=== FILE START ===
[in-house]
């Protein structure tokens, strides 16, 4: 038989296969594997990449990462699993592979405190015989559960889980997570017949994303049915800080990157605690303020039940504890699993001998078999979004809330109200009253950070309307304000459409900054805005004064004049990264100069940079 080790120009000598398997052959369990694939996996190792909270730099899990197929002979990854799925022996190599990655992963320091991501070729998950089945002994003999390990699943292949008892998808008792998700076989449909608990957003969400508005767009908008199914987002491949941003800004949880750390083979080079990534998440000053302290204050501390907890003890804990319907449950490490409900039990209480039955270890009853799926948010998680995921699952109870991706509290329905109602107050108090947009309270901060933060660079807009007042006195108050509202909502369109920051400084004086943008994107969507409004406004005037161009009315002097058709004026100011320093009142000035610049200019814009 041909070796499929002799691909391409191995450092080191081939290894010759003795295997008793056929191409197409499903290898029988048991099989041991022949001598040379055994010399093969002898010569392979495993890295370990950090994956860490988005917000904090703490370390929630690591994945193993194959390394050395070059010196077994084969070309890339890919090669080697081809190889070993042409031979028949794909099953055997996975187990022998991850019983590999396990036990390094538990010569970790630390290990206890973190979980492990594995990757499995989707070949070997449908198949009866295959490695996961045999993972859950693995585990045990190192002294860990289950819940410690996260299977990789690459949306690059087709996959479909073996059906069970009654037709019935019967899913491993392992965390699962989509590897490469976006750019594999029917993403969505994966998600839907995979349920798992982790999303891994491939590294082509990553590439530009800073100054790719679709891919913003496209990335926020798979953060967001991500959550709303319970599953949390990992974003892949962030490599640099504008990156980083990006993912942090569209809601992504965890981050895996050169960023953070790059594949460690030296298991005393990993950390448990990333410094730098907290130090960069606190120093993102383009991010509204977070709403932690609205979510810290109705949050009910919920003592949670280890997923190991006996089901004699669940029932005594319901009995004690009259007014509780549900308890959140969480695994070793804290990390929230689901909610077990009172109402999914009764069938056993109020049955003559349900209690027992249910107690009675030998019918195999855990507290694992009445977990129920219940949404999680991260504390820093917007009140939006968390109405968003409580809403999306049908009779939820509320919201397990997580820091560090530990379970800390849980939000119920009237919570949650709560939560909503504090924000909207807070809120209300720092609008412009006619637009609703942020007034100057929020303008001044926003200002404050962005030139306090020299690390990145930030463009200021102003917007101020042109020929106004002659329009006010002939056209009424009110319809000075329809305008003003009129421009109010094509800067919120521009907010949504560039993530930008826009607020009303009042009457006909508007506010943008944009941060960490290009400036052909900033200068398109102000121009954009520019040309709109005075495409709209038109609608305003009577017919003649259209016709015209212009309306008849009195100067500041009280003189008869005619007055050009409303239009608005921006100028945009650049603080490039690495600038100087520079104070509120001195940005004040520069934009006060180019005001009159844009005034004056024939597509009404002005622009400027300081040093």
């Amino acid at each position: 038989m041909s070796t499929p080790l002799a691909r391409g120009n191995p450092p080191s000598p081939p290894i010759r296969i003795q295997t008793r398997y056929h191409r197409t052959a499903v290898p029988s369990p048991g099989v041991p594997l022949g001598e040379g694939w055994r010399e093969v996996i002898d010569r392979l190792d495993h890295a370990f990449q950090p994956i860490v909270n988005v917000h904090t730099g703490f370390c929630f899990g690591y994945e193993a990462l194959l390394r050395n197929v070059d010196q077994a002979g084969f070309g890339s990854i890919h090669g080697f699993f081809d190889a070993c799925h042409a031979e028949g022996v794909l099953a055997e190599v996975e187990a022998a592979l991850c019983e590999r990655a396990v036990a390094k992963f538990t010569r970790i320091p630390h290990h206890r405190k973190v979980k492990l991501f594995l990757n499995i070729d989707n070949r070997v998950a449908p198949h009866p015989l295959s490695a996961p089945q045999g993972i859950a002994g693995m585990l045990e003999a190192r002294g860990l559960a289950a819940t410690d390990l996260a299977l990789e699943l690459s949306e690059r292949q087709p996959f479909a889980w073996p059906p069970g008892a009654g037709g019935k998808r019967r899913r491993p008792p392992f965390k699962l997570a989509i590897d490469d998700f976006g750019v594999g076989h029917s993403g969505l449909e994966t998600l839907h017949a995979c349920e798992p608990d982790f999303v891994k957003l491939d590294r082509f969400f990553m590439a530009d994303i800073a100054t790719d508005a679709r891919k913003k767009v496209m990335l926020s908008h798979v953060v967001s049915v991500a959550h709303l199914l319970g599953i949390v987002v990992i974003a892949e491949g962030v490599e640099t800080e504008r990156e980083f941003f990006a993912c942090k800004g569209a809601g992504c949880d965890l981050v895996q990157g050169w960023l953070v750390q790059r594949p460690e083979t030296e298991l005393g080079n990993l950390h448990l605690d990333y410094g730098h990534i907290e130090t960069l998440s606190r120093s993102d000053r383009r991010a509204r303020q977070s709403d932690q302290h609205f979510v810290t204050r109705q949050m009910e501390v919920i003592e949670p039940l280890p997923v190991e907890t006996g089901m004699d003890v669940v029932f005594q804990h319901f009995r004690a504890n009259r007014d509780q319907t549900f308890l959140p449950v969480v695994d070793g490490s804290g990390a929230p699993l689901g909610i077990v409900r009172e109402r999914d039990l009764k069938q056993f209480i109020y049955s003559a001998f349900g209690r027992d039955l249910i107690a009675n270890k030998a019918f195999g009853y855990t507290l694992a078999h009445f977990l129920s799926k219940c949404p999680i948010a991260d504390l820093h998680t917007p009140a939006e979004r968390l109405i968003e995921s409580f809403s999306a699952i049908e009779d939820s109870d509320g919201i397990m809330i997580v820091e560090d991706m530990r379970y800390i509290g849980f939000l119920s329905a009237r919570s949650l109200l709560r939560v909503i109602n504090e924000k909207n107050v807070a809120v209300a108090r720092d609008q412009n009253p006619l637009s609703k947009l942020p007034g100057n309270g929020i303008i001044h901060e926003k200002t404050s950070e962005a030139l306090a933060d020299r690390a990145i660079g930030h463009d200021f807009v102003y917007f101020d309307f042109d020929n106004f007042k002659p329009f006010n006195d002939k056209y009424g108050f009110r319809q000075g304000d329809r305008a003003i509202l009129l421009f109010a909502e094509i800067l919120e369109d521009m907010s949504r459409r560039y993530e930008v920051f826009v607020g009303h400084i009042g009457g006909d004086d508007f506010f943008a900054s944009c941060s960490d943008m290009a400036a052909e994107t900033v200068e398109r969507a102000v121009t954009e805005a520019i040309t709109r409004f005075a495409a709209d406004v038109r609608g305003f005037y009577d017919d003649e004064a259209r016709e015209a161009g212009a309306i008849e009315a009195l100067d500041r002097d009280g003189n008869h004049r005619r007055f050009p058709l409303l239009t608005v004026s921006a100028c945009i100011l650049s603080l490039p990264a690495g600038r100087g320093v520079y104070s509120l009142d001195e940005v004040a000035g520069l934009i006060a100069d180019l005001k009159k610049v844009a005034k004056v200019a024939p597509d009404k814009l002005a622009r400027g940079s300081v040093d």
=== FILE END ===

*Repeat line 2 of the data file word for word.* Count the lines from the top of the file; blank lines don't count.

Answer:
């Protein structure tokens, strides 16, 4: 038989296969594997990449990462699993592979405190015989559960889980997570017949994303049915800080990157605690303020039940504890699993001998078999979004809330109200009253950070309307304000459409900054805005004064004049990264100069940079 080790120009000598398997052959369990694939996996190792909270730099899990197929002979990854799925022996190599990655992963320091991501070729998950089945002994003999390990699943292949008892998808008792998700076989449909608990957003969400508005767009908008199914987002491949941003800004949880750390083979080079990534998440000053302290204050501390907890003890804990319907449950490490409900039990209480039955270890009853799926948010998680995921699952109870991706509290329905109602107050108090947009309270901060933060660079807009007042006195108050509202909502369109920051400084004086943008994107969507409004406004005037161009009315002097058709004026100011320093009142000035610049200019814009 041909070796499929002799691909391409191995450092080191081939290894010759003795295997008793056929191409197409499903290898029988048991099989041991022949001598040379055994010399093969002898010569392979495993890295370990950090994956860490988005917000904090703490370390929630690591994945193993194959390394050395070059010196077994084969070309890339890919090669080697081809190889070993042409031979028949794909099953055997996975187990022998991850019983590999396990036990390094538990010569970790630390290990206890973190979980492990594995990757499995989707070949070997449908198949009866295959490695996961045999993972859950693995585990045990190192002294860990289950819940410690996260299977990789690459949306690059087709996959479909073996059906069970009654037709019935019967899913491993392992965390699962989509590897490469976006750019594999029917993403969505994966998600839907995979349920798992982790999303891994491939590294082509990553590439530009800073100054790719679709891919913003496209990335926020798979953060967001991500959550709303319970599953949390990992974003892949962030490599640099504008990156980083990006993912942090569209809601992504965890981050895996050169960023953070790059594949460690030296298991005393990993950390448990990333410094730098907290130090960069606190120093993102383009991010509204977070709403932690609205979510810290109705949050009910919920003592949670280890997923190991006996089901004699669940029932005594319901009995004690009259007014509780549900308890959140969480695994070793804290990390929230689901909610077990009172109402999914009764069938056993109020049955003559349900209690027992249910107690009675030998019918195999855990507290694992009445977990129920219940949404999680991260504390820093917007009140939006968390109405968003409580809403999306049908009779939820509320919201397990997580820091560090530990379970800390849980939000119920009237919570949650709560939560909503504090924000909207807070809120209300720092609008412009006619637009609703942020007034100057929020303008001044926003200002404050962005030139306090020299690390990145930030463009200021102003917007101020042109020929106004002659329009006010002939056209009424009110319809000075329809305008003003009129421009109010094509800067919120521009907010949504560039993530930008826009607020009303009042009457006909508007506010943008944009941060960490290009400036052909900033200068398109102000121009954009520019040309709109005075495409709209038109609608305003009577017919003649259209016709015209212009309306008849009195100067500041009280003189008869005619007055050009409303239009608005921006100028945009650049603080490039690495600038100087520079104070509120001195940005004040520069934009006060180019005001009159844009005034004056024939597509009404002005622009400027300081040093």